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What is Cytolysis?

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  • Written By: Mary McMahon
  • Edited By: O. Wallace
  • Last Modified Date: 07 December 2016
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Cytolysis is a cell death which occurs as the result of a rupture in the cell's membrane. When a cell experiences cytolysis, it bursts, scattering its contents in the process. A number of things can cause cytolysis. This process is very different from apoptosis, or programmed cell death, in which a cell gradually shuts itself down, or is triggered to do so by another cell. The cytotoxic (or “toxic to cells”) cells in the immune system often utilize apoptosis to neutralize infected cells.

A common reason for cytolysis to occur is an interruption in the osmotic balance. Normally, bodily fluids make up an isotonic solution, meaning that their balance of salts is similar to the cells, and cells experience no net loss or gain as water and salts flow through them. This allows cells to stay healthy, and it provides a way for them to be flushed to remove toxins and refreshed with necessary minerals and other compounds.

If the body fluid becomes hypotonic, meaning that it is a solution of lower concentration than that found in the cell, the cell will tend to gain water. This is the result of osmotic pressure, which encourages solutions to flow from areas of low concentration to areas of high concentration. If the cell gains enough water, it can rupture, experiencing cytolysis and dying. This can happen to people experiencing water intoxication, as their body fluids become dangerously dilute, causing the cells in their bodies to swell.

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Researchers can induce cytolysis in the laboratory setting by putting cells into a hypotonic solution which will cause them to swell and eventually burst. This can be used to prepare cells and solutions for various experiments and procedures, and to explore the boundaries of cytolysis to learn more about how specific types of cells work.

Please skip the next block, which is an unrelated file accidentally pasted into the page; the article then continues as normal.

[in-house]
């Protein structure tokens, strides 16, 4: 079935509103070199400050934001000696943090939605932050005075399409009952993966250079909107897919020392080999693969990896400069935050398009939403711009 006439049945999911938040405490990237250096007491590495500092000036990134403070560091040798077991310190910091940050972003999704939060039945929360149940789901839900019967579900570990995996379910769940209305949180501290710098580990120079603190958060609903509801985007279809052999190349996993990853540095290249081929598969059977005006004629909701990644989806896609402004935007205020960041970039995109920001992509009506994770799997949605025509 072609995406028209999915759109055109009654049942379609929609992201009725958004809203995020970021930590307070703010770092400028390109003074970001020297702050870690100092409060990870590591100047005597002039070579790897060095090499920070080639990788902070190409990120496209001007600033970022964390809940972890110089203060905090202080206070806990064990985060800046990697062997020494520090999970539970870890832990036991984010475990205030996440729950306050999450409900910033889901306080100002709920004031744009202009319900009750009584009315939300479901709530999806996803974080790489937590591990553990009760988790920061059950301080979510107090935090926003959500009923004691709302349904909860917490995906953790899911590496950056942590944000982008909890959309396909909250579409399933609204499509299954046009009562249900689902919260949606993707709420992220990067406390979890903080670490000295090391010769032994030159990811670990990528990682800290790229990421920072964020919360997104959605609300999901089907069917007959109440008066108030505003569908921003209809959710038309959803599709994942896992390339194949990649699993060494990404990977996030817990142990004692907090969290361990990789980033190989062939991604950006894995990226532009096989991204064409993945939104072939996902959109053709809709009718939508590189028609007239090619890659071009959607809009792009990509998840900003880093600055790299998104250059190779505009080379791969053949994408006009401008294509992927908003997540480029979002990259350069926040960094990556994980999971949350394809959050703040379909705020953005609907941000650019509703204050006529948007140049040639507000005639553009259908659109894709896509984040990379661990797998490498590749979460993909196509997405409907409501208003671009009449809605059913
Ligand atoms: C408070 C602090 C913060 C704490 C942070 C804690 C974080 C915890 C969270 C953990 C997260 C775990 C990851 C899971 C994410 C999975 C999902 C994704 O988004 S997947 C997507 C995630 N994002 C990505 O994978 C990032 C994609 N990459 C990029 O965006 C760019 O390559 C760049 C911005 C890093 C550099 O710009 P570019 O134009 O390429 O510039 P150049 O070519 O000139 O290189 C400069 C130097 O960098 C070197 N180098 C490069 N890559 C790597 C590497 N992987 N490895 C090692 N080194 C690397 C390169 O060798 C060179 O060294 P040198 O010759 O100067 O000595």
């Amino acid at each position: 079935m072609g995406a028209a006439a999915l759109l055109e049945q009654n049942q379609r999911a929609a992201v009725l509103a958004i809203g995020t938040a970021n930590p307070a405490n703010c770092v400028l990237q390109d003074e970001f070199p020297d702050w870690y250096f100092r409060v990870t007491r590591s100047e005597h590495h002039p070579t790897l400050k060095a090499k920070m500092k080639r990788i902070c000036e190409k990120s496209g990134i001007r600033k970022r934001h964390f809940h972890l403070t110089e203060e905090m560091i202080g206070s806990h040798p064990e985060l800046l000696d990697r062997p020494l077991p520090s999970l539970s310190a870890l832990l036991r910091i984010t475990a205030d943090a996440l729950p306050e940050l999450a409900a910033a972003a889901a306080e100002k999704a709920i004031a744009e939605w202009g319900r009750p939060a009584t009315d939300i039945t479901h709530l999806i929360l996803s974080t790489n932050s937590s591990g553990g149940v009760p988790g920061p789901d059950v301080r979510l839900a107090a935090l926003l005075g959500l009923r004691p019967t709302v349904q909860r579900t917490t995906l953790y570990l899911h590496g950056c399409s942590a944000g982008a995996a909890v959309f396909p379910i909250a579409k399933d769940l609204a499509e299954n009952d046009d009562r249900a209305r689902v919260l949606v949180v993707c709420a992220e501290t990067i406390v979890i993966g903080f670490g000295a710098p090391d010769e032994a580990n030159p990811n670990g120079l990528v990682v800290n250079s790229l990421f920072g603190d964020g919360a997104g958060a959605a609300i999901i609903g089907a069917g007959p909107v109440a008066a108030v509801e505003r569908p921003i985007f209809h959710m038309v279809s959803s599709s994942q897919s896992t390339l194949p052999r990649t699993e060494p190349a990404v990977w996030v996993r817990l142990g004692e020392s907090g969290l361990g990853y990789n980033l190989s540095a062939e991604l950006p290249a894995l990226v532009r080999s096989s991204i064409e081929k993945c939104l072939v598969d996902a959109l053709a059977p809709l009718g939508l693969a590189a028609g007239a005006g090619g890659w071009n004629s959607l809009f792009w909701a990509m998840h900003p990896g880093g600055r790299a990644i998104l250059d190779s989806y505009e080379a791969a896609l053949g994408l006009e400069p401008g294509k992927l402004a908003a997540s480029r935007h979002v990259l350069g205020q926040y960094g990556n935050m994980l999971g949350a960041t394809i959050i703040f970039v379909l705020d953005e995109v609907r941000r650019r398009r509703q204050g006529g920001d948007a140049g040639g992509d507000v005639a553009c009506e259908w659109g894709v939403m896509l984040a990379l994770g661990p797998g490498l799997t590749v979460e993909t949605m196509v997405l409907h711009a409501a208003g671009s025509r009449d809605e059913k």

Some viruses can also initiate cytolysis by damaging the cell membrane. Viruses use this to their advantage, first colonizing a cell and forcing it to reproduce their DNA, and then causing the cell to rupture so that copies of the virus are scattered, allowing the virus to spread. By contrast, when an infected cell is attacked by the immune system, the immune system kills the cell without rupturing the cell membrane, ensuring that the virus cannot spread.

Some cells and organisms have measures in place which are designed to prevent rupture of the cell membrane. Plants, for example, have very rigid cell walls which resist bursting, although if a plant is frozen, the water in its cells can rupture the cell wall.

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healthy4life
Post 6

@Kristee – It usually happens to athletes or people who have suffered heat exhaustion. They are just so thirsty from sweating and being hot that they overcompensate by drinking an enormous amount of water.

My neighbor is an athlete, and he says that drinking water that has electrolytes added to it keeps him from getting water intoxication. If you drink water alone, you thin out your electrolytes, and this is where it gets dangerous.

If you keep adding electrolytes to your system along with the water, you can probably avoid cytolysis. You just don't want to wash out all your nutrients.

Kristee
Post 5

I didn't know that it was possible to drink too much water! I've always heard you should drink eight glasses a day, and I don't know anyone who even does this.

Wouldn't you get nauseated before you reached the dangerous point? I know that I can only handle a little water at a time, because drinking too much of any fluid makes me feel bloated and gross inside. I don't think I could ever drink enough to cause cytolysis.

StarJo
Post 4

I bet that cytolysis is what kills plants when they freeze. I have flowers in my garden that can survive several frosts, but once a hard freeze arrives at night, they die the next day.

They actually turn brown. It's so weird to see a flower that had been bright pink and green the day before suddenly completely wilted and devoid of color.

I guess their cells are rupturing underneath the layer of ice. It's always a sad day when I see the color and the life leave my garden for the year.

shell4life
Post 3

The immune system is smart to avoid cytolysis when killing a cell. This is a definite advantage it has over the virus.

Viruses are sneaky by manipulating and brainwashing the cells that they overtake. The cells' only hope is that the immune system gets to it before the virus makes it rupture.

anon113890
Post 2

is cytolysis dangerous?

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